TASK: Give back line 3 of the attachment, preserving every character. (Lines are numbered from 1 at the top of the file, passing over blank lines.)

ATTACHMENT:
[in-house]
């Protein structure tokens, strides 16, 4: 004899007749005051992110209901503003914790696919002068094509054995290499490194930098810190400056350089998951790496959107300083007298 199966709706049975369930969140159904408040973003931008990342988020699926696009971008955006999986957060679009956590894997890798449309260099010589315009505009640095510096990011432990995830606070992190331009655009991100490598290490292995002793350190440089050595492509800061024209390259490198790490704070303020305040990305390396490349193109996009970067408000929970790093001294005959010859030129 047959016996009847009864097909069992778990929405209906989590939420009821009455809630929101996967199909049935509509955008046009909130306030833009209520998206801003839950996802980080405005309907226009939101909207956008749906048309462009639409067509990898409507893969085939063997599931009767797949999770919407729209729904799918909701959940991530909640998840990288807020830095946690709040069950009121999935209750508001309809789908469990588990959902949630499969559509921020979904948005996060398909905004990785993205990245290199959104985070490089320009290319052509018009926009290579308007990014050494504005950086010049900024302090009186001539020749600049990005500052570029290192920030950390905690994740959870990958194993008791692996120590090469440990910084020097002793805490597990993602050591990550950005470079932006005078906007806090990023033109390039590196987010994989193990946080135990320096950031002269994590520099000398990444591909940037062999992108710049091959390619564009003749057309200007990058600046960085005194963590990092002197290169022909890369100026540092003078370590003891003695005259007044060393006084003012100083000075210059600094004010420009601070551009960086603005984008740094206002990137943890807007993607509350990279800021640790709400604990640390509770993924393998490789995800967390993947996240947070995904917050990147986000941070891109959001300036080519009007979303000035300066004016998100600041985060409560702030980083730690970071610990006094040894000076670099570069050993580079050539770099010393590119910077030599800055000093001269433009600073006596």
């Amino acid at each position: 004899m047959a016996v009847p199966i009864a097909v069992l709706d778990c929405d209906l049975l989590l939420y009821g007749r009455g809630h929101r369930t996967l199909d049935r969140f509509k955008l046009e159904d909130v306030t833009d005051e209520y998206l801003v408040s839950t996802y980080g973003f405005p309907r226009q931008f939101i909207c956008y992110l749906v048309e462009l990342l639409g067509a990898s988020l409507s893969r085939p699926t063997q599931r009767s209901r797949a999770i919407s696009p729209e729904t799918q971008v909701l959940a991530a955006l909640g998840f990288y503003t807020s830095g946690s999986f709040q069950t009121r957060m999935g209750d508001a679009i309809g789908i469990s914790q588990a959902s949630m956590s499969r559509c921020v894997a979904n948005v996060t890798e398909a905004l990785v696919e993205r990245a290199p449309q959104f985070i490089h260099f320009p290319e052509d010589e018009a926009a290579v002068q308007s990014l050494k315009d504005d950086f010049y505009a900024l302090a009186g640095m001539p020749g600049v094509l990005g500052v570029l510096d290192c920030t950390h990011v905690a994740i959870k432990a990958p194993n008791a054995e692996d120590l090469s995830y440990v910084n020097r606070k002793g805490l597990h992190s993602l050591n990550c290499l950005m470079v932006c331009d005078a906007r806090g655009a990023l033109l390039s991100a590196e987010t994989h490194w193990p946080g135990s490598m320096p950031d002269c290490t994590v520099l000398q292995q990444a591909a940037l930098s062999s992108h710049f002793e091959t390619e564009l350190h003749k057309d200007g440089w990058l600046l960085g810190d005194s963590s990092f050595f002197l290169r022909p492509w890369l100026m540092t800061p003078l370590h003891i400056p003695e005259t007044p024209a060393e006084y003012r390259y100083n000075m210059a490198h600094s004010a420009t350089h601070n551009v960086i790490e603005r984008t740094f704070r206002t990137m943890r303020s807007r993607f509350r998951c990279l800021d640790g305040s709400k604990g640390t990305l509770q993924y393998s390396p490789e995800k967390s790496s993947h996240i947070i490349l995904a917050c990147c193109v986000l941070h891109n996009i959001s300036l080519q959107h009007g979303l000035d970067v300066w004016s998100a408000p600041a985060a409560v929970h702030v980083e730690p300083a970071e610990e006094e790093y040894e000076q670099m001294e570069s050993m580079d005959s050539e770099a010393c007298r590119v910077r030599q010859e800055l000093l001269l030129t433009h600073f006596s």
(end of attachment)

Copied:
């Amino acid at each position: 004899m047959a016996v009847p199966i009864a097909v069992l709706d778990c929405d209906l049975l989590l939420y009821g007749r009455g809630h929101r369930t996967l199909d049935r969140f509509k955008l046009e159904d909130v306030t833009d005051e209520y998206l801003v408040s839950t996802y980080g973003f405005p309907r226009q931008f939101i909207c956008y992110l749906v048309e462009l990342l639409g067509a990898s988020l409507s893969r085939p699926t063997q599931r009767s209901r797949a999770i919407s696009p729209e729904t799918q971008v909701l959940a991530a955006l909640g998840f990288y503003t807020s830095g946690s999986f709040q069950t009121r957060m999935g209750d508001a679009i309809g789908i469990s914790q588990a959902s949630m956590s499969r559509c921020v894997a979904n948005v996060t890798e398909a905004l990785v696919e993205r990245a290199p449309q959104f985070i490089h260099f320009p290319e052509d010589e018009a926009a290579v002068q308007s990014l050494k315009d504005d950086f010049y505009a900024l302090a009186g640095m001539p020749g600049v094509l990005g500052v570029l510096d290192c920030t950390h990011v905690a994740i959870k432990a990958p194993n008791a054995e692996d120590l090469s995830y440990v910084n020097r606070k002793g805490l597990h992190s993602l050591n990550c290499l950005m470079v932006c331009d005078a906007r806090g655009a990023l033109l390039s991100a590196e987010t994989h490194w193990p946080g135990s490598m320096p950031d002269c290490t994590v520099l000398q292995q990444a591909a940037l930098s062999s992108h710049f002793e091959t390619e564009l350190h003749k057309d200007g440089w990058l600046l960085g810190d005194s963590s990092f050595f002197l290169r022909p492509w890369l100026m540092t800061p003078l370590h003891i400056p003695e005259t007044p024209a060393e006084y003012r390259y100083n000075m210059a490198h600094s004010a420009t350089h601070n551009v960086i790490e603005r984008t740094f704070r206002t990137m943890r303020s807007r993607f509350r998951c990279l800021d640790g305040s709400k604990g640390t990305l509770q993924y393998s390396p490789e995800k967390s790496s993947h996240i947070i490349l995904a917050c990147c193109v986000l941070h891109n996009i959001s300036l080519q959107h009007g979303l000035d970067v300066w004016s998100a408000p600041a985060a409560v929970h702030v980083e730690p300083a970071e610990e006094e790093y040894e000076q670099m001294e570069s050993m580079d005959s050539e770099a010393c007298r590119v910077r030599q010859e800055l000093l001269l030129t433009h600073f006596s």